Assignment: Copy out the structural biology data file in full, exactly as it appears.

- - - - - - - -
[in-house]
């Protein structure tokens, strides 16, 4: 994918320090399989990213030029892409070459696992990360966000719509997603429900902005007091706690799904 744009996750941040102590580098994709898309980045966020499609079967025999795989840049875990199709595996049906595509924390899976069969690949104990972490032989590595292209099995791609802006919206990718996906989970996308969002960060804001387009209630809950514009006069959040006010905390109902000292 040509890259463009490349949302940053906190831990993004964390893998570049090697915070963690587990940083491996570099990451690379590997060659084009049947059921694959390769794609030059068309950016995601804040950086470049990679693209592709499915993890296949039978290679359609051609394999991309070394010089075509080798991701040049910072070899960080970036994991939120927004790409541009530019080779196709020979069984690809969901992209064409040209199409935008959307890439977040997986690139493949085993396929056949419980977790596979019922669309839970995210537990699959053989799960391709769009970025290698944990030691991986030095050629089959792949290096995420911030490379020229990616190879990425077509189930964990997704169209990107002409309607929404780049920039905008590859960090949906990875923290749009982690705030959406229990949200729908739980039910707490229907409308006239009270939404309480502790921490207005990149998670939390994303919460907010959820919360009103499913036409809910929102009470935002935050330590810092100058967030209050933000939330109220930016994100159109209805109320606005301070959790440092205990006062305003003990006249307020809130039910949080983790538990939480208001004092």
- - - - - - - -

[in-house]
């Protein structure tokens, strides 16, 4: 994918320090399989990213030029892409070459696992990360966000719509997603429900902005007091706690799904 744009996750941040102590580098994709898309980045966020499609079967025999795989840049875990199709595996049906595509924390899976069969690949104990972490032989590595292209099995791609802006919206990718996906989970996308969002960060804001387009209630809950514009006069959040006010905390109902000292 040509890259463009490349949302940053906190831990993004964390893998570049090697915070963690587990940083491996570099990451690379590997060659084009049947059921694959390769794609030059068309950016995601804040950086470049990679693209592709499915993890296949039978290679359609051609394999991309070394010089075509080798991701040049910072070899960080970036994991939120927004790409541009530019080779196709020979069984690809969901992209064409040209199409935008959307890439977040997986690139493949085993396929056949419980977790596979019922669309839970995210537990699959053989799960391709769009970025290698944990030691991986030095050629089959792949290096995420911030490379020229990616190879990425077509189930964990997704169209990107002409309607929404780049920039905008590859960090949906990875923290749009982690705030959406229990949200729908739980039910707490229907409308006239009270939404309480502790921490207005990149998670939390994303919460907010959820919360009103499913036409809910929102009470935002935050330590810092100058967030209050933000939330109220930016994100159109209805109320606005301070959790440092205990006062305003003990006249307020809130039910949080983790538990939480208001004092």